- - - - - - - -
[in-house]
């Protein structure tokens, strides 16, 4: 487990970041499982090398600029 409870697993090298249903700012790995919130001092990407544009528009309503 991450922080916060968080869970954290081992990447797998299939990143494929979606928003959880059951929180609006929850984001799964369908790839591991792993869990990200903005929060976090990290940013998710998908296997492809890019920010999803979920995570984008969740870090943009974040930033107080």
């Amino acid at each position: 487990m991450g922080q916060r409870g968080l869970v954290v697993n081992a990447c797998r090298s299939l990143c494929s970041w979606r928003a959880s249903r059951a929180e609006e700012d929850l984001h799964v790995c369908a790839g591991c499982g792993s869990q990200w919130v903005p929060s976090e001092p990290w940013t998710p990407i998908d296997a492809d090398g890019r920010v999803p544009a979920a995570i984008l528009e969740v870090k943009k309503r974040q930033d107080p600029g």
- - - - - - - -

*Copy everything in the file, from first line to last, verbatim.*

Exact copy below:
[in-house]
């Protein structure tokens, strides 16, 4: 487990970041499982090398600029 409870697993090298249903700012790995919130001092990407544009528009309503 991450922080916060968080869970954290081992990447797998299939990143494929979606928003959880059951929180609006929850984001799964369908790839591991792993869990990200903005929060976090990290940013998710998908296997492809890019920010999803979920995570984008969740870090943009974040930033107080």
């Amino acid at each position: 487990m991450g922080q916060r409870g968080l869970v954290v697993n081992a990447c797998r090298s299939l990143c494929s970041w979606r928003a959880s249903r059951a929180e609006e700012d929850l984001h799964v790995c369908a790839g591991c499982g792993s869990q990200w919130v903005p929060s976090e001092p990290w940013t998710p990407i998908d296997a492809d090398g890019r920010v999803p544009a979920a995570i984008l528009e969740v870090k943009k309503r974040q930033d107080p600029g």